Short answer: Choke you linked looks good for the frequency range typical from a switching power supply.
Caps: a 470uF before choke and a 470uF after.
If you are hearing power frequency hum (100 Hz, 120 Hz) then you will need to add a big inductor in front of all of that: L > 10 mH, or if not wanting such a huge inductor then use more capacitors. It might need a 20 ohm resistor in parallel to damp the resonant network...and this is low frequency enough to tune using Bela Scope. You can measure the power supply directly and look at it on the scope.
The best design method would come from knowing how much ripple & noise the power supply has, and then knowing how much it needs to be reduced. You also need to know the switching frequency of the power supply.
If you have an oscilloscope, it's easy to find out. Bela scope isn't likely to help much because you ideally need >5MHz bandwidth to capture the pertinent information.
In reality, the average guy doesn't have a scope, so we may have to make some assumptions. If you have an oscilloscope then just stack up filtering components until high frequency spikes go away and output ripple is <20 mV or so.
Here are the assumptions:
It's probable that a cheaper/noisier unit of 1A output likely has 47uF output filter capacitance. For a 1A supply at 50 kHz and nearly 50% duty cycle, ripple voltage will be theoretically close to 250 mV + some > 1MHz oscillations on the switching edges. But wait, there's more!
All in all we estimate 350 mV peak-peak ripple voltage.
Change in voltage on a capacitor for a constant current charge or discharge rate is this:
V = i*T/C
i = load current
T = charge or discharge time
C = capacitance, in uF
You can augment the ripple rejection at the source by placing a 470uF capacitor right at the output of the supply. This makes the high frequency return path as short as possible. This would reduce the ripple down to 19 mV in theory, but still that ESR thing -- likely you can get 470uF capacitor with 0.05 ohms ESR, so now you're down to around 50 mV at the PS output.
Now, how much rejection do you get from the choke?
The datasheet has an attenuation chart.
Not much around the 100 kHz range, but this is ok because capacitors do this work for you. The choke will take off those high frequency spikes that manage to couple into everything and get demodulated into audible noise. My conclusion is the choke you selected will be a good match for filtering switching power supply noise (probably overkill).
Capacitors after the filter can just mirror the capacitors on the input side. In other words do this:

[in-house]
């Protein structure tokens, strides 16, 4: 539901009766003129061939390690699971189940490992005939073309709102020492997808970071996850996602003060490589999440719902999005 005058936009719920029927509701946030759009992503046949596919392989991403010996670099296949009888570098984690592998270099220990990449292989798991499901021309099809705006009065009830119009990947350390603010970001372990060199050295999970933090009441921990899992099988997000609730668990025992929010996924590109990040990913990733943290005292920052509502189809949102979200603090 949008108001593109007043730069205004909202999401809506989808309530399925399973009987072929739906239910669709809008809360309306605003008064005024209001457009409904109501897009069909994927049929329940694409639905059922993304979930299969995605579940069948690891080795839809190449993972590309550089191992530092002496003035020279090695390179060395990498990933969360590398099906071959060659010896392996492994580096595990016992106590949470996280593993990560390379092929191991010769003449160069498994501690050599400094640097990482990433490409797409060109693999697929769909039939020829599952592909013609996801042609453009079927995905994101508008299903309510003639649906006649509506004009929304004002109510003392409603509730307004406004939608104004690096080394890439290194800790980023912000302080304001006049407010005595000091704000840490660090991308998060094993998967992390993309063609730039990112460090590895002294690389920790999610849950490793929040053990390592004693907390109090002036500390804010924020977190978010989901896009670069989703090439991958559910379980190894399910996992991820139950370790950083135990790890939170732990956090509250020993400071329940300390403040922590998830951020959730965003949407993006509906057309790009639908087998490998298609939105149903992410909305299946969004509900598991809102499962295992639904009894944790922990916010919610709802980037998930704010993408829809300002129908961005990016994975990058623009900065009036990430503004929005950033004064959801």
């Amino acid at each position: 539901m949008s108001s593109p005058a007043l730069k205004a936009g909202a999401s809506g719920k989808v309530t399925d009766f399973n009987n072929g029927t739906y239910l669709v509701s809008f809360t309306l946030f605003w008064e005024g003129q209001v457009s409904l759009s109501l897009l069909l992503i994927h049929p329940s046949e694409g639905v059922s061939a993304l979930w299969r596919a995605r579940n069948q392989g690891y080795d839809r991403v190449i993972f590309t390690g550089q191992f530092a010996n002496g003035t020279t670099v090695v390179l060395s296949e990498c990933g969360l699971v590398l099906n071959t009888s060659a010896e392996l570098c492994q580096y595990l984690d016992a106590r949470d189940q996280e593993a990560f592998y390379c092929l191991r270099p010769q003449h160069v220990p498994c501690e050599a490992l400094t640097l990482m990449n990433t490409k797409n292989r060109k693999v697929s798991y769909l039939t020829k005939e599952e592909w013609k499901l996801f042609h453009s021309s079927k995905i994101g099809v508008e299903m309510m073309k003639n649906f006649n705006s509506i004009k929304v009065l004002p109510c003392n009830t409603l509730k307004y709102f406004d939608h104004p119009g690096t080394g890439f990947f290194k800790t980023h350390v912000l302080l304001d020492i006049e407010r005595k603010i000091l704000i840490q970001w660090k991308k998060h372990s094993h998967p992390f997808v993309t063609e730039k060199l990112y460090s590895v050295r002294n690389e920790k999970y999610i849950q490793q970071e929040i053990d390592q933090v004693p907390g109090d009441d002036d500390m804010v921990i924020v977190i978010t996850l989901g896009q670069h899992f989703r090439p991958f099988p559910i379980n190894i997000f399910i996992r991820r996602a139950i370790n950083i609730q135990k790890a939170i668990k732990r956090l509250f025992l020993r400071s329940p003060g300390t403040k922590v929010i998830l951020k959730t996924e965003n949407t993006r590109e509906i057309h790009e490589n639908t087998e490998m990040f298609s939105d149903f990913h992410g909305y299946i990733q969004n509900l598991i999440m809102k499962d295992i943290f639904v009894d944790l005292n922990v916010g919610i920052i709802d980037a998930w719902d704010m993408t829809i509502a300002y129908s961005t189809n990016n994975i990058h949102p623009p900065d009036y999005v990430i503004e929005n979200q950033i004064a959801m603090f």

470 uF -> choke -> 470 uF
And you will have a reasonably clean supply.
Another (cheap & dirty) thing you can do is to add a 0.1 ohm resistor (>1/2Watt) in series with the supply output (ahead of first filter capacitors). This wastes some power but it somewhat damps the resonant network between the L's and C's and adds some series impedance to knock off ripple against capacitor ESR. In other words, the "cheap & dirty" looks like this:
0.1R --> 2x470uF
And that just might be enough and then you don't need an expensive choke.
The main advantage of the choke is it takes off the high frequency spikes & ringing which (as mentioned above) seem to find their way into everything and get demodulated into audible noise.
Here is a good experimental sequence to follow:
1) Add 2x470uF capacitors to the output.
Noise ok?, done, Still noise? #2
2) Add the 0.1 ohm in series with PS output to work against the capacitors.
Noise ok?, done, Still noise? #3
3) Get rid of the 0.1 ohm and use the bridge of 470uF capacitors and the choke.
Noise ok?, done, Still noise? #4
4) Add the 0.1 ohm back in so you have the 0.1 ohm, 470uF cap, choke, 470uF cap.
Noise ok?, done,Still noise? #5
5) Start looking further downstream for where noise is getting into your system. Try the audio pass-through example so that you aren't using analog inputs for anything. Then add a volume control where audio is multiplied by reading off a pot coming from analog inputs.
Here is one way of filtering pots on analog inputs. Keep in mind the resistor divider between R6 and combination of parallel pots aims for 4.096V assuming 5V input. C1 takes off the incoming noise so the pots see a stable reference.
You could also use 3.3V (which will be cleaner) and connect the junction of R6 and C1 to the REF pin on Bela ADC.